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What You Need to Understand About Contractor’s Professional Liability Insurance

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As the contractor’s professional liability insurance market has grown, so have the claims. CPL Policy limits are also climbing, the average now double what it was just five years ago. Contractors pay a lot for these policies, and owners increasingly require them. Here’s what’s behind the flight to CPL, and the trends in coverage.

Contractor professional liability insurance arose in the 1990s to help cover risks from prime contractor design errors. As projects grew in complexity, contractors found themselves involving more third parties in making design decisions. Similarly, with more design work on their shoulders when working on design-build and other collaborative delivery methods, contractors created new risks. Simply adding an endorsement to the architect’s policy to cover these types of design errors grew less effective and fell out of favor.  

The CPL Numbers

As of May 2017, the CPL capacity in the U.S. was $300 million and growing. The upper policy limits are growing as well, from one million to two million and even five million dollars. The bigger the project, the greater the limits, with $25 million common on projects having values of at least $500 million. However, the claims are also climbing.

Insurers report 20 percent year-over-year increases in professional liability claims, and the claim sizes reach eight-digit sums.

However, these CPL statistics don’t seem troubling to the insurance industry. Insurers are offering a broader range of coverage and are further expanding coverage types. They are even including other types of coverage in the CPL policies to improve value, for instance, by adding pollution coverage.

The Design Risk Landscape

Contractor risk goes up as they take on more design work. Even a simple thing like suggesting a change in lumber sizes for supporting loads can open up liabilities. And design-build, whether self-performed design is included or not, ramps up the risk exponentially. By far, the biggest risks come from errors and omissions as they drastically increase costs at all levels of the project.

The new risks for contractors come primarily from delegating design to others and making design decisions and design errors themselves. In the first instance, a contractor might hire a consultant to design a building system. However, should the system fail, or fail to meet specifications, the costs often come back to haunt the contractor. Alternatively, a contractor might come up with their own design for part of a structure based on their knowledge and skills acquired on other projects. If that design fails to perform as specified, though, they can become liable for redoing the work.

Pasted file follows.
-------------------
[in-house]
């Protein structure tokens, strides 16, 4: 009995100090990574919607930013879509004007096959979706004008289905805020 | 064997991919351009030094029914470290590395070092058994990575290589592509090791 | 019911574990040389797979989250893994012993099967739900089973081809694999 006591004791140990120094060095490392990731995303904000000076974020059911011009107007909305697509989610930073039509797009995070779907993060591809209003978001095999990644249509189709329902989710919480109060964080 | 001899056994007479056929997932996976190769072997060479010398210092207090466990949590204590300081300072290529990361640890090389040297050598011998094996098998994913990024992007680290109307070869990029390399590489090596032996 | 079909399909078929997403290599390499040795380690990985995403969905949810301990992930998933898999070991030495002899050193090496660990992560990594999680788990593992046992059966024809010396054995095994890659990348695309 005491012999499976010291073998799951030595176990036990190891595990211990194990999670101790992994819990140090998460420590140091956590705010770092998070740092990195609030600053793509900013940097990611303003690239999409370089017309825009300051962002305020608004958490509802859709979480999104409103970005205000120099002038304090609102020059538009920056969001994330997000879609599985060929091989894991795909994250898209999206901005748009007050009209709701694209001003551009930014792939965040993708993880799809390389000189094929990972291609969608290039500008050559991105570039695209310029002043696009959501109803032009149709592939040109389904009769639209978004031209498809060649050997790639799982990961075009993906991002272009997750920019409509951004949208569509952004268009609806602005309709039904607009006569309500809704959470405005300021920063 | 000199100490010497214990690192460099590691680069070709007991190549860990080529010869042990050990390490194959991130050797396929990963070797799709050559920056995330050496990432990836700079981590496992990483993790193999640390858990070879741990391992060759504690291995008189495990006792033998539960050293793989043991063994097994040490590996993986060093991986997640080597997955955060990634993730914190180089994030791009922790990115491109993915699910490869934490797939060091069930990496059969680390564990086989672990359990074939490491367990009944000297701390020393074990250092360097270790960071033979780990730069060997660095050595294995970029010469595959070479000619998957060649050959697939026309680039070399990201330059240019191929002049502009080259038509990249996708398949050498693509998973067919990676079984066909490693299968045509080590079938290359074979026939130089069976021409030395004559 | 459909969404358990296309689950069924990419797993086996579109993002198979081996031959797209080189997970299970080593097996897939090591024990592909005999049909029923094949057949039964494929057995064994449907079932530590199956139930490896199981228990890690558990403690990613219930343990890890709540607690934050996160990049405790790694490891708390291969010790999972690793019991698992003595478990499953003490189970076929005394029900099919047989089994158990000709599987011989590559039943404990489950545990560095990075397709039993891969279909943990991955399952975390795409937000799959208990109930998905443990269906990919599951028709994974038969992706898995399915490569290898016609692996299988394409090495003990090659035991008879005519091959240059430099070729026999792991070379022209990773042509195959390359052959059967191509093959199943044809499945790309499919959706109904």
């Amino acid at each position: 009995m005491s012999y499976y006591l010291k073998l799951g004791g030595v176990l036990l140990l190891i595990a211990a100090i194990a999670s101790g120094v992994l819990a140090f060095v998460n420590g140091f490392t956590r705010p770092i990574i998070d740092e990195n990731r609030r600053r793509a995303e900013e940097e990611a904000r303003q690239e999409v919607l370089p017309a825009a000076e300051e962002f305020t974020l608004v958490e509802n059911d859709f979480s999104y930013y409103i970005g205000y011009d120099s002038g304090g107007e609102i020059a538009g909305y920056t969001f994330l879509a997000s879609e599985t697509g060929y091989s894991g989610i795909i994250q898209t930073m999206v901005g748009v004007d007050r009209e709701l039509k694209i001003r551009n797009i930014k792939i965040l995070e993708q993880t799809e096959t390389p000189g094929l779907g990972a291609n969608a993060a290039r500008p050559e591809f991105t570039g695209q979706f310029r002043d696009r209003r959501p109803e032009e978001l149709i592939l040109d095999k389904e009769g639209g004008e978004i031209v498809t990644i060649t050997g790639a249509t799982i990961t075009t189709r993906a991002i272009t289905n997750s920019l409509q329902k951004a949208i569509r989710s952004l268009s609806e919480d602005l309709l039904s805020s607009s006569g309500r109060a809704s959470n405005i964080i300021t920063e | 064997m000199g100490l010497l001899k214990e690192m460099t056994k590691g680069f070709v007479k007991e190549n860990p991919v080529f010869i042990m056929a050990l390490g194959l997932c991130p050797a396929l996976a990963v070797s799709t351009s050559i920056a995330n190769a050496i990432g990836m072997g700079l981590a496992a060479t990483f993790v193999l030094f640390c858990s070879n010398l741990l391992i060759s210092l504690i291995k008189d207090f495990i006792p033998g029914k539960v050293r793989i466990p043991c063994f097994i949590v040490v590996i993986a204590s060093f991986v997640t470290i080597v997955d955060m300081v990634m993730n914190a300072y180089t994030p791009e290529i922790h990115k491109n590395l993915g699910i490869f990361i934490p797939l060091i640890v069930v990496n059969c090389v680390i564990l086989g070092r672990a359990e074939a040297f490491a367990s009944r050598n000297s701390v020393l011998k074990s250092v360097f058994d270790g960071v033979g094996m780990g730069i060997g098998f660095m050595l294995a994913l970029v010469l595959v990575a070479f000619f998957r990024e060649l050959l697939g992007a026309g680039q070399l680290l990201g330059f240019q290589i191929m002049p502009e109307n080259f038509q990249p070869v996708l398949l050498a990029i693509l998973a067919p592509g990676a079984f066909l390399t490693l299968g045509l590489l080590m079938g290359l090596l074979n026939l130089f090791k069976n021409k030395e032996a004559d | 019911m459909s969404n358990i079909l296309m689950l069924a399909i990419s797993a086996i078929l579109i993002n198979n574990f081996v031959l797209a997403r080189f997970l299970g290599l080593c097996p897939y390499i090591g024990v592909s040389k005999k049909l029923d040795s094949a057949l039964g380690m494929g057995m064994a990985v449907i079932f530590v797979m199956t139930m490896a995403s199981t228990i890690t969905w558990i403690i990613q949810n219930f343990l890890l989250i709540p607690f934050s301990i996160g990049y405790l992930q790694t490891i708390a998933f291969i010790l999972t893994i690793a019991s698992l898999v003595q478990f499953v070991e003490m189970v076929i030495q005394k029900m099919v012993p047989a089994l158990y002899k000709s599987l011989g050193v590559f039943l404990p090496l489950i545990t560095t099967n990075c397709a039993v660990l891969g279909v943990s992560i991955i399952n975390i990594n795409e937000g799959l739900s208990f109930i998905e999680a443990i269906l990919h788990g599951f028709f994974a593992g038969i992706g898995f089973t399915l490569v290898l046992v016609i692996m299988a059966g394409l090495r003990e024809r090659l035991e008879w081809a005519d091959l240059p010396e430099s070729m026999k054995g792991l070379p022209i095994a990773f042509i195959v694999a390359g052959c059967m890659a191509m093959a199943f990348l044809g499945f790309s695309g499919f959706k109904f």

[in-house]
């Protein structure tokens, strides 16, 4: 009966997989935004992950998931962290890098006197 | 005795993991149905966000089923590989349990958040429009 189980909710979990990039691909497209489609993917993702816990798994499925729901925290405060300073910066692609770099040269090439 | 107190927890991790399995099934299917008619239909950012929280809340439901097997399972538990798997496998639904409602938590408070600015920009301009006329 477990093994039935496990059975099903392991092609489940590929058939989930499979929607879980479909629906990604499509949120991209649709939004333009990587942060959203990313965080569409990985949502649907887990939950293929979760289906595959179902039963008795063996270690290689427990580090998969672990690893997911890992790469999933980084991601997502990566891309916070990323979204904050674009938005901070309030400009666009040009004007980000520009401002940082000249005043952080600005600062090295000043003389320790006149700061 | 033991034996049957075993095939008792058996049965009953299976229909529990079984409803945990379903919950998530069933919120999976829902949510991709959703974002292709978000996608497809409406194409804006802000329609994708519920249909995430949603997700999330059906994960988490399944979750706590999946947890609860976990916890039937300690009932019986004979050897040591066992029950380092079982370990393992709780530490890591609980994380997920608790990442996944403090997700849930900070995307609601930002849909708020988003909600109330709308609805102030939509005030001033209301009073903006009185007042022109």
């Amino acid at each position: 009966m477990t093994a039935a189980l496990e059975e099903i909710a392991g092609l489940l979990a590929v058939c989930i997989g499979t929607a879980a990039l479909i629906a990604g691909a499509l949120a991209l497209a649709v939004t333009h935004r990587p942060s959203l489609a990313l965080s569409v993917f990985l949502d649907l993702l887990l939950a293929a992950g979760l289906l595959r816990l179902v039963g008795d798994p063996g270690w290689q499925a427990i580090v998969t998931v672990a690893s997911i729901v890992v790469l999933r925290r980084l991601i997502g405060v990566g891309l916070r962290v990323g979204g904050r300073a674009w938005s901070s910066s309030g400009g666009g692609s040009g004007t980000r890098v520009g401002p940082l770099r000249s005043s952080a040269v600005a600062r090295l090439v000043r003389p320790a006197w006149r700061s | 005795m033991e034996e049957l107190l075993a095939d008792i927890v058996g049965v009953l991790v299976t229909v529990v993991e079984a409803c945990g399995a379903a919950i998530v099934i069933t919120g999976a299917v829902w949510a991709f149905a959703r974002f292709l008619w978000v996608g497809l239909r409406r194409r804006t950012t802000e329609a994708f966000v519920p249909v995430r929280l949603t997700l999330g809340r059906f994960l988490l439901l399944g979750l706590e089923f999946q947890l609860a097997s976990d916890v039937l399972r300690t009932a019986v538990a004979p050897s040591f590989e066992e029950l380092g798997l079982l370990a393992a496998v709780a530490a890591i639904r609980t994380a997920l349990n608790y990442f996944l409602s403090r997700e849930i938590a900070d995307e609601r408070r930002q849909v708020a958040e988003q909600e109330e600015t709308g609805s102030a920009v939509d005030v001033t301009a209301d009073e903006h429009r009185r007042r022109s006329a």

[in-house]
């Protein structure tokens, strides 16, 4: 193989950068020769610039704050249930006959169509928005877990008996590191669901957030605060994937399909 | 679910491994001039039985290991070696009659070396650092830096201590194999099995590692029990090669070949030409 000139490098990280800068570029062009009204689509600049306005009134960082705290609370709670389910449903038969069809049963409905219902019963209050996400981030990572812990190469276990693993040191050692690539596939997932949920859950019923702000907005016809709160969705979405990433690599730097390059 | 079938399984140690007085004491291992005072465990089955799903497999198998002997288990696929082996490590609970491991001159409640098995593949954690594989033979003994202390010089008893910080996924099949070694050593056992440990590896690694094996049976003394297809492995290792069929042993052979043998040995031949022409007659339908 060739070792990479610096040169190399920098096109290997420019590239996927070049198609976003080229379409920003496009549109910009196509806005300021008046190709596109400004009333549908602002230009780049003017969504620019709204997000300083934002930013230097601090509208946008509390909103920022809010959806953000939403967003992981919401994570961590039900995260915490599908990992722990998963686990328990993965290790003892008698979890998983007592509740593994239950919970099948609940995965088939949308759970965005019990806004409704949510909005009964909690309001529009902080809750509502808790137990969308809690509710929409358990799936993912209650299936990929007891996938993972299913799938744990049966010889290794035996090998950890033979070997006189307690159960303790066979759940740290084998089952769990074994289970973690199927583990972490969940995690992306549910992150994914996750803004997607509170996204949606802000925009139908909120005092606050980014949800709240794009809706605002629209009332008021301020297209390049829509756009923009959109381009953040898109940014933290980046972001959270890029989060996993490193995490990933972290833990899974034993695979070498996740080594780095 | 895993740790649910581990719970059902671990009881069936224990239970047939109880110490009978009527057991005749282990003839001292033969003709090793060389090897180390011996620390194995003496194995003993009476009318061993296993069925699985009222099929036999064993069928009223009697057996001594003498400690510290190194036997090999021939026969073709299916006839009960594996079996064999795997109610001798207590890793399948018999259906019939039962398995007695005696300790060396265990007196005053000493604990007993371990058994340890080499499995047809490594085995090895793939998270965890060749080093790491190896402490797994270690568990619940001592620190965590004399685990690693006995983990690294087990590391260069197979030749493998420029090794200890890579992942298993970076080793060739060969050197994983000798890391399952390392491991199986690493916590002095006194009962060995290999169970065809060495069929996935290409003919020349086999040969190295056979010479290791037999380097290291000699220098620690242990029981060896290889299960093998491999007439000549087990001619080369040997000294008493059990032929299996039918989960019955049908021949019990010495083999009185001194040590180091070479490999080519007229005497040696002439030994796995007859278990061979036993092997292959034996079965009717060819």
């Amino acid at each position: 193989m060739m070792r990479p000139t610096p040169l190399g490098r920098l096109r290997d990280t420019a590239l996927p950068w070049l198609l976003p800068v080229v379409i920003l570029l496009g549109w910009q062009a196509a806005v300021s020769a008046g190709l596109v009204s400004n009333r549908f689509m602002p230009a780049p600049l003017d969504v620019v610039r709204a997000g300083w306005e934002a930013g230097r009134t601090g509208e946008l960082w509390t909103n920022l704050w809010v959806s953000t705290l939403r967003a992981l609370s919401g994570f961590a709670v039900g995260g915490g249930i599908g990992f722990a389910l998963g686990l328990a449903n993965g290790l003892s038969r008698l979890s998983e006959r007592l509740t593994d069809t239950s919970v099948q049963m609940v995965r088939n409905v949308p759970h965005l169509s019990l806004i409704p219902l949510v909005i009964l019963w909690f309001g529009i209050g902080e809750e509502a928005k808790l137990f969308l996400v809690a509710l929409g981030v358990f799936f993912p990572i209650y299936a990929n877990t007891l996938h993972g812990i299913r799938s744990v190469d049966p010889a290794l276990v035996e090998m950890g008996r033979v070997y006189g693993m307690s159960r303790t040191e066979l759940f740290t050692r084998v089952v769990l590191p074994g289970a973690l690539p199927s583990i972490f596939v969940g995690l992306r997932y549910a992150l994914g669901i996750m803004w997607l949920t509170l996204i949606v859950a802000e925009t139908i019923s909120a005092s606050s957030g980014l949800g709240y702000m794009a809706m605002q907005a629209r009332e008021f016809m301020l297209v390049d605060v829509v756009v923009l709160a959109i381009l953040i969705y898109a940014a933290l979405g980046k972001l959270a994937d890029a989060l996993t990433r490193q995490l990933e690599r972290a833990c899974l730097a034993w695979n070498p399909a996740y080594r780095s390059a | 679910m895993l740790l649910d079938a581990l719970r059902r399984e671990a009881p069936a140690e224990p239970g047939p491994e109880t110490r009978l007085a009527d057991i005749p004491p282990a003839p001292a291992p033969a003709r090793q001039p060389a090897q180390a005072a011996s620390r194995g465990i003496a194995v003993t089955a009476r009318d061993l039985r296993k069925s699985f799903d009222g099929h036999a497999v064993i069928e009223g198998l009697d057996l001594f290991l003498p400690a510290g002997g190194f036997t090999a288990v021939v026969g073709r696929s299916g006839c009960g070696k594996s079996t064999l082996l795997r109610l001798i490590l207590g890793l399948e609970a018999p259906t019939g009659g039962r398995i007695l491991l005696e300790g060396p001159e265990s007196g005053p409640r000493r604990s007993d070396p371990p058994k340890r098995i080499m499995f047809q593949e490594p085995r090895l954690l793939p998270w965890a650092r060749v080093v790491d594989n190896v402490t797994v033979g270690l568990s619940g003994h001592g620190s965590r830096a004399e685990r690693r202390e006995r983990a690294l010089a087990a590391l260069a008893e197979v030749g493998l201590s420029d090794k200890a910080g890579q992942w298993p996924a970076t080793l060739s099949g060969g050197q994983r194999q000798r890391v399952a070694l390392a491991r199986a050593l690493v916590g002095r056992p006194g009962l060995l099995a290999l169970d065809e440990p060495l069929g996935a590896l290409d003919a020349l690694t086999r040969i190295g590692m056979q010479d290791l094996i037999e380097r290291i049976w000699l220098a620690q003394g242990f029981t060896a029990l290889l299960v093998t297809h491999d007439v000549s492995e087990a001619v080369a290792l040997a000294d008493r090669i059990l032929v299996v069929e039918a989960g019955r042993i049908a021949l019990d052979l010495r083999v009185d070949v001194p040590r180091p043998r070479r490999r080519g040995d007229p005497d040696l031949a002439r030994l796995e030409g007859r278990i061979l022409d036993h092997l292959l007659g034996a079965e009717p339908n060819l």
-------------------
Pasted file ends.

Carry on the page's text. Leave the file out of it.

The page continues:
Insurers report 20 percent year-over-year increases in professional liability claims, and the claim sizes reach eight-digit sums.

Another way design participation comes back to haunt contractors is when a design element results in either bodily injury or property damage. These may happen during and even after construction is finished. For instance, wet lumber may contribute to mold growth which makes building occupants sick. Or, if a contractor doesn’t catch mistakes made by subs, and a portion of a building fails because of it, the contractor could find they’re on the hook for repairs and delays.

How to Get Coverage

You can get professional liability coverage in several ways. You can add it to your general or umbrella liability policy, get it as a stand-alone policy, or buy it specifically for a project.

If you add it on to your general or umbrella policy, it’s usually on “an occurrence” basis. You can get higher limits at a lower cost this way. On the other hand, you’ll face more restrictions on what it will pay for.

When you buy the policy stand alone, it covers your own damages and those of the people you hire. These policies will also cover any in-house design mistakes, design delegation, and faulty subcontractor work under a construction management contract. Pollution coverage also figures in here.

In the case of large and complex projects, you might find yourself faced with accepting a professional liability policy purchased by a project owner. This coverage may be valuable if you and subcontractors are named, there is no “insured versus insured” exclusion clause and there is a document specifying how the premiums will be shared. 

General Design Risks

One key aspect to keep in mind on design-build projects is that you might face risks if the design side isn’t adequately covered. If the designer you hire doesn’t have enough professional liability to cover all the damages, you’ll likely have to make the work good. Keep in mind design professionals don’t always carry high enough limits to cover all risks. Without a professional liability policy covering subcontracted design professionals, you might consider “protective indemnity coverage” for established losses you might face due to poor design. 

You’ll have other notable considerations when considering covering yourself for design errors. The design side policy will only cover losses stemming from negligence. Their work only has to stay above a certain level of care. Therefore, you end up with all risks that don’t arise from negligence. The design professional’s policy pays based on “claims made and reported.” If they drop their policy before the claim gets made, there is no coverage. 

If you liked this article, here are a few eBookswebinars, and case studies you may enjoy:

Cover Your A$$: Real Time Quality Assurance on the Job Site

Building a Culture of Safety – One Hard Hat at a Time

Robbins & Morton Study

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